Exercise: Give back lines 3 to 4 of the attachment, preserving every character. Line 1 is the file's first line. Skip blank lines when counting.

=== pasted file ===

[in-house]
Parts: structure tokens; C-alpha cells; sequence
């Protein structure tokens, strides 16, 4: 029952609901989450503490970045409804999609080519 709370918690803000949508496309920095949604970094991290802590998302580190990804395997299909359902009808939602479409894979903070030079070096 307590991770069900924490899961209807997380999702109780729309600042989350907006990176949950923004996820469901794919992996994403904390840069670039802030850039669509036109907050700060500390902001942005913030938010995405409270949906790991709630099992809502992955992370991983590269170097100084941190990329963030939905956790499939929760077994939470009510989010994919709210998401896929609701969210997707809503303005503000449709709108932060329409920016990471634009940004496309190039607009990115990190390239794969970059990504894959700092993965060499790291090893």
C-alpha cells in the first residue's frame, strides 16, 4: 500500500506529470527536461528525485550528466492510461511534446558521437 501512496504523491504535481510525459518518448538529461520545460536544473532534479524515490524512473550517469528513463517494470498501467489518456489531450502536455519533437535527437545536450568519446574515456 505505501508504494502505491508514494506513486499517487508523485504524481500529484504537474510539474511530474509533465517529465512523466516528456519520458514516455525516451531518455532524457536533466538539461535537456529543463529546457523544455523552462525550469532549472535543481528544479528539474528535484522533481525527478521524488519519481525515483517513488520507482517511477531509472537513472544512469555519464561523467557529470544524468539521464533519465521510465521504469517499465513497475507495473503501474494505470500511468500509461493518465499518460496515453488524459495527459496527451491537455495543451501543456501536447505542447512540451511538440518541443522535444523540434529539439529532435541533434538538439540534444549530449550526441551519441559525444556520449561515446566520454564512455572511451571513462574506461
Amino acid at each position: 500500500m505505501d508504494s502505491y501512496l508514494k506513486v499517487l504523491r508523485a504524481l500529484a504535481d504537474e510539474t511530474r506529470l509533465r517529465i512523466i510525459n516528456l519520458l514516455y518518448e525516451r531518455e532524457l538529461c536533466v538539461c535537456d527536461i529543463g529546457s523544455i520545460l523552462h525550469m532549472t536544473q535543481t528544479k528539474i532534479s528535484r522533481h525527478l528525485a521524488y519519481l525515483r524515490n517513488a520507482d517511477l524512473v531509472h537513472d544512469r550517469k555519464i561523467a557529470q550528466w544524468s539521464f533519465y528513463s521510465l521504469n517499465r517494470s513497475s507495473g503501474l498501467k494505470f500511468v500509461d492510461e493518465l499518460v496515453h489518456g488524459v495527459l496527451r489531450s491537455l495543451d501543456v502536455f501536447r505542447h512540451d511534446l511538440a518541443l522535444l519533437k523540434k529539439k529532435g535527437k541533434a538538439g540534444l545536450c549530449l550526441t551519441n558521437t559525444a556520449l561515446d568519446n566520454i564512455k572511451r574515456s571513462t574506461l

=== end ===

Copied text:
């Protein structure tokens, strides 16, 4: 029952609901989450503490970045409804999609080519 709370918690803000949508496309920095949604970094991290802590998302580190990804395997299909359902009808939602479409894979903070030079070096 307590991770069900924490899961209807997380999702109780729309600042989350907006990176949950923004996820469901794919992996994403904390840069670039802030850039669509036109907050700060500390902001942005913030938010995405409270949906790991709630099992809502992955992370991983590269170097100084941190990329963030939905956790499939929760077994939470009510989010994919709210998401896929609701969210997707809503303005503000449709709108932060329409920016990471634009940004496309190039607009990115990190390239794969970059990504894959700092993965060499790291090893």
C-alpha cells in the first residue's frame, strides 16, 4: 500500500506529470527536461528525485550528466492510461511534446558521437 501512496504523491504535481510525459518518448538529461520545460536544473532534479524515490524512473550517469528513463517494470498501467489518456489531450502536455519533437535527437545536450568519446574515456 505505501508504494502505491508514494506513486499517487508523485504524481500529484504537474510539474511530474509533465517529465512523466516528456519520458514516455525516451531518455532524457536533466538539461535537456529543463529546457523544455523552462525550469532549472535543481528544479528539474528535484522533481525527478521524488519519481525515483517513488520507482517511477531509472537513472544512469555519464561523467557529470544524468539521464533519465521510465521504469517499465513497475507495473503501474494505470500511468500509461493518465499518460496515453488524459495527459496527451491537455495543451501543456501536447505542447512540451511538440518541443522535444523540434529539439529532435541533434538538439540534444549530449550526441551519441559525444556520449561515446566520454564512455572511451571513462574506461